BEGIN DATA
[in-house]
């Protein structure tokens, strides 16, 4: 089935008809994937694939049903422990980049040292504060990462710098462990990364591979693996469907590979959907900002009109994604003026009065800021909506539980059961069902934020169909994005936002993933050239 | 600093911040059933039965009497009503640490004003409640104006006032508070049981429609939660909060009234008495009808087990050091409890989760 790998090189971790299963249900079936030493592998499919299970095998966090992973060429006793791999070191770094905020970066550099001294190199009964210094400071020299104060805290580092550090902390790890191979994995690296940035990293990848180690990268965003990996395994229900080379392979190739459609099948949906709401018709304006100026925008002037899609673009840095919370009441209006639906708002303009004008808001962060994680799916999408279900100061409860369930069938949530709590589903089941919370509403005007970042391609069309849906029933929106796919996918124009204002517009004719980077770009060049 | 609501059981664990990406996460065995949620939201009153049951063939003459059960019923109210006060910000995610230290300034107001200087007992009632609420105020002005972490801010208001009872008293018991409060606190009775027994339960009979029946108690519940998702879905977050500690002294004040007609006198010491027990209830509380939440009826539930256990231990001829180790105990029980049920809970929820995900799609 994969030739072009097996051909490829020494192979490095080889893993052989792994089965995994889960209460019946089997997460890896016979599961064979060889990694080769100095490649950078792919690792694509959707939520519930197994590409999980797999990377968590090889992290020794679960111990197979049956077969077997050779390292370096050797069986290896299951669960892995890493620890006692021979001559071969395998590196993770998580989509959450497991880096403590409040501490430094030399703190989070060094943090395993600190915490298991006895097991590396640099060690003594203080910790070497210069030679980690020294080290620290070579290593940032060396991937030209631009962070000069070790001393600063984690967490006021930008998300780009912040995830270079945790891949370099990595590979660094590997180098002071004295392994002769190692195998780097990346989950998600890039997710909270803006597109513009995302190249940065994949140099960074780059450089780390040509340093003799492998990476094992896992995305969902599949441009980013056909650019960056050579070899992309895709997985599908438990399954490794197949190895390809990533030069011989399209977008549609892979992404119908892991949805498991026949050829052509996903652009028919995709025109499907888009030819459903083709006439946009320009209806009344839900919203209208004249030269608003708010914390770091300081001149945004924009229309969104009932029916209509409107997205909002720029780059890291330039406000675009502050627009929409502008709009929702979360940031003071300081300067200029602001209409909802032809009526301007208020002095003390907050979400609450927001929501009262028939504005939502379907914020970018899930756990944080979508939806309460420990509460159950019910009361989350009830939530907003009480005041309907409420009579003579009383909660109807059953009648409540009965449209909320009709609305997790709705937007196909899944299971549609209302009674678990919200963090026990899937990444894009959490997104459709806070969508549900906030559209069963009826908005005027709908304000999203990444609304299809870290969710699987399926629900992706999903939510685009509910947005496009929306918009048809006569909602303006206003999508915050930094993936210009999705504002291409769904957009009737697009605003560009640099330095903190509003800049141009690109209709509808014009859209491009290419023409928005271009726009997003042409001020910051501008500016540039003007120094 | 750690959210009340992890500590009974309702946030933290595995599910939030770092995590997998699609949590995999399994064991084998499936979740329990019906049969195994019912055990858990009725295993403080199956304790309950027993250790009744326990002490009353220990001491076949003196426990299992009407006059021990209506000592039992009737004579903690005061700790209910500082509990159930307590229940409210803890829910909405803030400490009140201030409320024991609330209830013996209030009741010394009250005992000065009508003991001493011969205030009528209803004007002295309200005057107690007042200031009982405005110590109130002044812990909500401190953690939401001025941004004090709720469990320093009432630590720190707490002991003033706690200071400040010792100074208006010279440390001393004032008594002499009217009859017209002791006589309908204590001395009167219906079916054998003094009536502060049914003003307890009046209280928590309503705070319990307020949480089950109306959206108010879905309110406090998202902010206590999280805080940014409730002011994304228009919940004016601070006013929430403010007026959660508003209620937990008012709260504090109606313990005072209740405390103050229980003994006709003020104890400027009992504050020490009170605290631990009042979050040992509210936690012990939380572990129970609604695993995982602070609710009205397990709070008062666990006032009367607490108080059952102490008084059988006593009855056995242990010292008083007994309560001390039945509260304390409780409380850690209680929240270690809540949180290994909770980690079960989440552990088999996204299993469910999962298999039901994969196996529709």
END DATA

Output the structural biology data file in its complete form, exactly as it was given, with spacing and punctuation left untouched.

[in-house]
């Protein structure tokens, strides 16, 4: 089935008809994937694939049903422990980049040292504060990462710098462990990364591979693996469907590979959907900002009109994604003026009065800021909506539980059961069902934020169909994005936002993933050239 | 600093911040059933039965009497009503640490004003409640104006006032508070049981429609939660909060009234008495009808087990050091409890989760 790998090189971790299963249900079936030493592998499919299970095998966090992973060429006793791999070191770094905020970066550099001294190199009964210094400071020299104060805290580092550090902390790890191979994995690296940035990293990848180690990268965003990996395994229900080379392979190739459609099948949906709401018709304006100026925008002037899609673009840095919370009441209006639906708002303009004008808001962060994680799916999408279900100061409860369930069938949530709590589903089941919370509403005007970042391609069309849906029933929106796919996918124009204002517009004719980077770009060049 | 609501059981664990990406996460065995949620939201009153049951063939003459059960019923109210006060910000995610230290300034107001200087007992009632609420105020002005972490801010208001009872008293018991409060606190009775027994339960009979029946108690519940998702879905977050500690002294004040007609006198010491027990209830509380939440009826539930256990231990001829180790105990029980049920809970929820995900799609 994969030739072009097996051909490829020494192979490095080889893993052989792994089965995994889960209460019946089997997460890896016979599961064979060889990694080769100095490649950078792919690792694509959707939520519930197994590409999980797999990377968590090889992290020794679960111990197979049956077969077997050779390292370096050797069986290896299951669960892995890493620890006692021979001559071969395998590196993770998580989509959450497991880096403590409040501490430094030399703190989070060094943090395993600190915490298991006895097991590396640099060690003594203080910790070497210069030679980690020294080290620290070579290593940032060396991937030209631009962070000069070790001393600063984690967490006021930008998300780009912040995830270079945790891949370099990595590979660094590997180098002071004295392994002769190692195998780097990346989950998600890039997710909270803006597109513009995302190249940065994949140099960074780059450089780390040509340093003799492998990476094992896992995305969902599949441009980013056909650019960056050579070899992309895709997985599908438990399954490794197949190895390809990533030069011989399209977008549609892979992404119908892991949805498991026949050829052509996903652009028919995709025109499907888009030819459903083709006439946009320009209806009344839900919203209208004249030269608003708010914390770091300081001149945004924009229309969104009932029916209509409107997205909002720029780059890291330039406000675009502050627009929409502008709009929702979360940031003071300081300067200029602001209409909802032809009526301007208020002095003390907050979400609450927001929501009262028939504005939502379907914020970018899930756990944080979508939806309460420990509460159950019910009361989350009830939530907003009480005041309907409420009579003579009383909660109807059953009648409540009965449209909320009709609305997790709705937007196909899944299971549609209302009674678990919200963090026990899937990444894009959490997104459709806070969508549900906030559209069963009826908005005027709908304000999203990444609304299809870290969710699987399926629900992706999903939510685009509910947005496009929306918009048809006569909602303006206003999508915050930094993936210009999705504002291409769904957009009737697009605003560009640099330095903190509003800049141009690109209709509808014009859209491009290419023409928005271009726009997003042409001020910051501008500016540039003007120094 | 750690959210009340992890500590009974309702946030933290595995599910939030770092995590997998699609949590995999399994064991084998499936979740329990019906049969195994019912055990858990009725295993403080199956304790309950027993250790009744326990002490009353220990001491076949003196426990299992009407006059021990209506000592039992009737004579903690005061700790209910500082509990159930307590229940409210803890829910909405803030400490009140201030409320024991609330209830013996209030009741010394009250005992000065009508003991001493011969205030009528209803004007002295309200005057107690007042200031009982405005110590109130002044812990909500401190953690939401001025941004004090709720469990320093009432630590720190707490002991003033706690200071400040010792100074208006010279440390001393004032008594002499009217009859017209002791006589309908204590001395009167219906079916054998003094009536502060049914003003307890009046209280928590309503705070319990307020949480089950109306959206108010879905309110406090998202902010206590999280805080940014409730002011994304228009919940004016601070006013929430403010007026959660508003209620937990008012709260504090109606313990005072209740405390103050229980003994006709003020104890400027009992504050020490009170605290631990009042979050040992509210936690012990939380572990129970609604695993995982602070609710009205397990709070008062666990006032009367607490108080059952102490008084059988006593009855056995242990010292008083007994309560001390039945509260304390409780409380850690209680929240270690809540949180290994909770980690079960989440552990088999996204299993469910999962298999039901994969196996529709």